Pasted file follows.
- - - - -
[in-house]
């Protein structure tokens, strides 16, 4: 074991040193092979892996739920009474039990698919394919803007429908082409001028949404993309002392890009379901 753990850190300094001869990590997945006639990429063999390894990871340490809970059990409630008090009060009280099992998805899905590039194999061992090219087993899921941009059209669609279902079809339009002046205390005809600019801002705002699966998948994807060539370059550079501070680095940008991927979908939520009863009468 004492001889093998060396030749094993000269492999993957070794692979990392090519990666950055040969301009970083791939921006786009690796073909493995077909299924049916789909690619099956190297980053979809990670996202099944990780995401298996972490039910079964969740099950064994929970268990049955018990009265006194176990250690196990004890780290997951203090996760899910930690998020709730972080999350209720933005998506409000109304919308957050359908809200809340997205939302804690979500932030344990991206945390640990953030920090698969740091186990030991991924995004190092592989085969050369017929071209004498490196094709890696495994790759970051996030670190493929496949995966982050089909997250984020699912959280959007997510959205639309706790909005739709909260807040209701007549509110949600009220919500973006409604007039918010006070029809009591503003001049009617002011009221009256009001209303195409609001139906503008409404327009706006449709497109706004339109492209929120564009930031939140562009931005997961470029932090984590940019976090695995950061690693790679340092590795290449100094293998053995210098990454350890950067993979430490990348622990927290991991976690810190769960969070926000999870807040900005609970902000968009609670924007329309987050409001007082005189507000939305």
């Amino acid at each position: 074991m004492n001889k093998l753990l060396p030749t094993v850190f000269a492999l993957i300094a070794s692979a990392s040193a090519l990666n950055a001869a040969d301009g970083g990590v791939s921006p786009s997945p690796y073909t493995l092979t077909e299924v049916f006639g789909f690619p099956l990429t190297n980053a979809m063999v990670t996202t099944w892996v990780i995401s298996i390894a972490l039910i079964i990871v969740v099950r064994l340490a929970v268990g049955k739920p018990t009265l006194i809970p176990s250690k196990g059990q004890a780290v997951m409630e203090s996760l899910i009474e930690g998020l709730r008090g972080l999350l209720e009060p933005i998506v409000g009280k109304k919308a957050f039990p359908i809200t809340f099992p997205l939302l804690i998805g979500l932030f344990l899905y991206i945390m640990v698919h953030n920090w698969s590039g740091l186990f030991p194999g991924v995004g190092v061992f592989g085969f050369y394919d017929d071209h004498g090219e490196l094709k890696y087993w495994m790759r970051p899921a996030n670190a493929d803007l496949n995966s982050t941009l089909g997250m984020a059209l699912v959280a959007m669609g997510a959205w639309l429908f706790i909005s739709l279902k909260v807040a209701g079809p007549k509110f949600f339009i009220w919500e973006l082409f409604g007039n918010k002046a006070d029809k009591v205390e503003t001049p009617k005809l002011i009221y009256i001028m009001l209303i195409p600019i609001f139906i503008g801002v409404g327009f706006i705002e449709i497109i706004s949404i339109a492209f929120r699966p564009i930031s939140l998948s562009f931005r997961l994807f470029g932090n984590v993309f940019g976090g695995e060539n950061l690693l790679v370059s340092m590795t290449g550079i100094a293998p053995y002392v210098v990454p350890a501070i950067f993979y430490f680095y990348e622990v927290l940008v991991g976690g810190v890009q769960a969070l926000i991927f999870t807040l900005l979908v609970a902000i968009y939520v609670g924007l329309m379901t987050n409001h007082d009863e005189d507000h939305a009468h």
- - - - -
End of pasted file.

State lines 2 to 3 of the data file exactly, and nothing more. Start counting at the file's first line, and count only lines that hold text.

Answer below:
């Protein structure tokens, strides 16, 4: 074991040193092979892996739920009474039990698919394919803007429908082409001028949404993309002392890009379901 753990850190300094001869990590997945006639990429063999390894990871340490809970059990409630008090009060009280099992998805899905590039194999061992090219087993899921941009059209669609279902079809339009002046205390005809600019801002705002699966998948994807060539370059550079501070680095940008991927979908939520009863009468 004492001889093998060396030749094993000269492999993957070794692979990392090519990666950055040969301009970083791939921006786009690796073909493995077909299924049916789909690619099956190297980053979809990670996202099944990780995401298996972490039910079964969740099950064994929970268990049955018990009265006194176990250690196990004890780290997951203090996760899910930690998020709730972080999350209720933005998506409000109304919308957050359908809200809340997205939302804690979500932030344990991206945390640990953030920090698969740091186990030991991924995004190092592989085969050369017929071209004498490196094709890696495994790759970051996030670190493929496949995966982050089909997250984020699912959280959007997510959205639309706790909005739709909260807040209701007549509110949600009220919500973006409604007039918010006070029809009591503003001049009617002011009221009256009001209303195409609001139906503008409404327009706006449709497109706004339109492209929120564009930031939140562009931005997961470029932090984590940019976090695995950061690693790679340092590795290449100094293998053995210098990454350890950067993979430490990348622990927290991991976690810190769960969070926000999870807040900005609970902000968009609670924007329309987050409001007082005189507000939305």
């Amino acid at each position: 074991m004492n001889k093998l753990l060396p030749t094993v850190f000269a492999l993957i300094a070794s692979a990392s040193a090519l990666n950055a001869a040969d301009g970083g990590v791939s921006p786009s997945p690796y073909t493995l092979t077909e299924v049916f006639g789909f690619p099956l990429t190297n980053a979809m063999v990670t996202t099944w892996v990780i995401s298996i390894a972490l039910i079964i990871v969740v099950r064994l340490a929970v268990g049955k739920p018990t009265l006194i809970p176990s250690k196990g059990q004890a780290v997951m409630e203090s996760l899910i009474e930690g998020l709730r008090g972080l999350l209720e009060p933005i998506v409000g009280k109304k919308a957050f039990p359908i809200t809340f099992p997205l939302l804690i998805g979500l932030f344990l899905y991206i945390m640990v698919h953030n920090w698969s590039g740091l186990f030991p194999g991924v995004g190092v061992f592989g085969f050369y394919d017929d071209h004498g090219e490196l094709k890696y087993w495994m790759r970051p899921a996030n670190a493929d803007l496949n995966s982050t941009l089909g997250m984020a059209l699912v959280a959007m669609g997510a959205w639309l429908f706790i909005s739709l279902k909260v807040a209701g079809p007549k509110f949600f339009i009220w919500e973006l082409f409604g007039n918010k002046a006070d029809k009591v205390e503003t001049p009617k005809l002011i009221y009256i001028m009001l209303i195409p600019i609001f139906i503008g801002v409404g327009f706006i705002e449709i497109i706004s949404i339109a492209f929120r699966p564009i930031s939140l998948s562009f931005r997961l994807f470029g932090n984590v993309f940019g976090g695995e060539n950061l690693l790679v370059s340092m590795t290449g550079i100094a293998p053995y002392v210098v990454p350890a501070i950067f993979y430490f680095y990348e622990v927290l940008v991991g976690g810190v890009q769960a969070l926000i991927f999870t807040l900005l979908v609970a902000i968009y939520v609670g924007l329309m379901t987050n409001h007082d009863e005189d507000h939305a009468h």